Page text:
If you search “artificial intelligence” in PubMed today (16 October 2020), you end up with 110,855 results! It is more than obvious that advanced computing is entering our lives – perhaps not yet as much as Yuval Noah Harari has predicted in his book Homo Deus, but definitely to an extent that our medical practice is substantially affected, as van de Leur and colleagues discuss in this issue of the journal.
Is this the end of the human mind era and the dawn of the reign of computers, Orwell’s 1984 reborn under cover, or just another achievement of rational, scientific thought bestowed upon us by the Enlightenment?
I personally believe that progress is inevitable, and human efforts should be aimed at mastering and controlling rather than negating it. We cannot be like the oath-based Luddites who used to destroy textile machines during the Industrial Revolution. In general, technology and scientific innovation are the only way to address the continually increasing environmental, social and health challenges to humanity. We should embrace the products of our own minds, certainly under the critical eye of Aristotelian inquiry, and use them for the benefit of the many.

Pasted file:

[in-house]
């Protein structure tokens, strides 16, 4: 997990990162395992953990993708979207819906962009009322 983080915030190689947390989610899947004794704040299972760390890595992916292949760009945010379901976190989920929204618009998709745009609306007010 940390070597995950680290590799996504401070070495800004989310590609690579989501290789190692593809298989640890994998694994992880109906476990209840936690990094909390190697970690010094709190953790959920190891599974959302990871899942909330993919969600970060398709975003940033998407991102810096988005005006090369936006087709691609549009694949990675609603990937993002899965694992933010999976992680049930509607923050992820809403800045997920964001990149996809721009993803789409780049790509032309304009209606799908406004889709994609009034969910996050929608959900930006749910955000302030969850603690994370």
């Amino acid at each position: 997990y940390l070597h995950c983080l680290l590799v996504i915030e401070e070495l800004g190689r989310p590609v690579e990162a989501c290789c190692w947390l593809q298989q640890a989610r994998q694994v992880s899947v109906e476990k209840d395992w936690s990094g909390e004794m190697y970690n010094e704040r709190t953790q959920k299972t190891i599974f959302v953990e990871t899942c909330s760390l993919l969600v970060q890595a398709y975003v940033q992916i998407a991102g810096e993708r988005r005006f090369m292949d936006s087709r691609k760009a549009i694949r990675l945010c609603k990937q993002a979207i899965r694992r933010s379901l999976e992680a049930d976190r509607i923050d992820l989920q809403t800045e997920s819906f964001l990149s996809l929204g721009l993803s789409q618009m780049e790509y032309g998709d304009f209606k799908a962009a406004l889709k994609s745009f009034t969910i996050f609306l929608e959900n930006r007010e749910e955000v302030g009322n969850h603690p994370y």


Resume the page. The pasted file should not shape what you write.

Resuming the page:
Artificial intelligence is another potentially powerful endeavour, which, when properly studied and developed through experience, should be an indispensable tool towards scientific progress. Computer science has led us on an exciting journey since 1969, when Apollo 11 reached the moon with a computer memory of 32 kilobytes! Indeed, “everything flows”, as Heraclitus taught us more than 2,500 years ago.
Demosthenes G Katritsis
Editor-in-Chief, Arrhythmia & Electrophysiology Review
Hygeia Hospital, Athens, Greece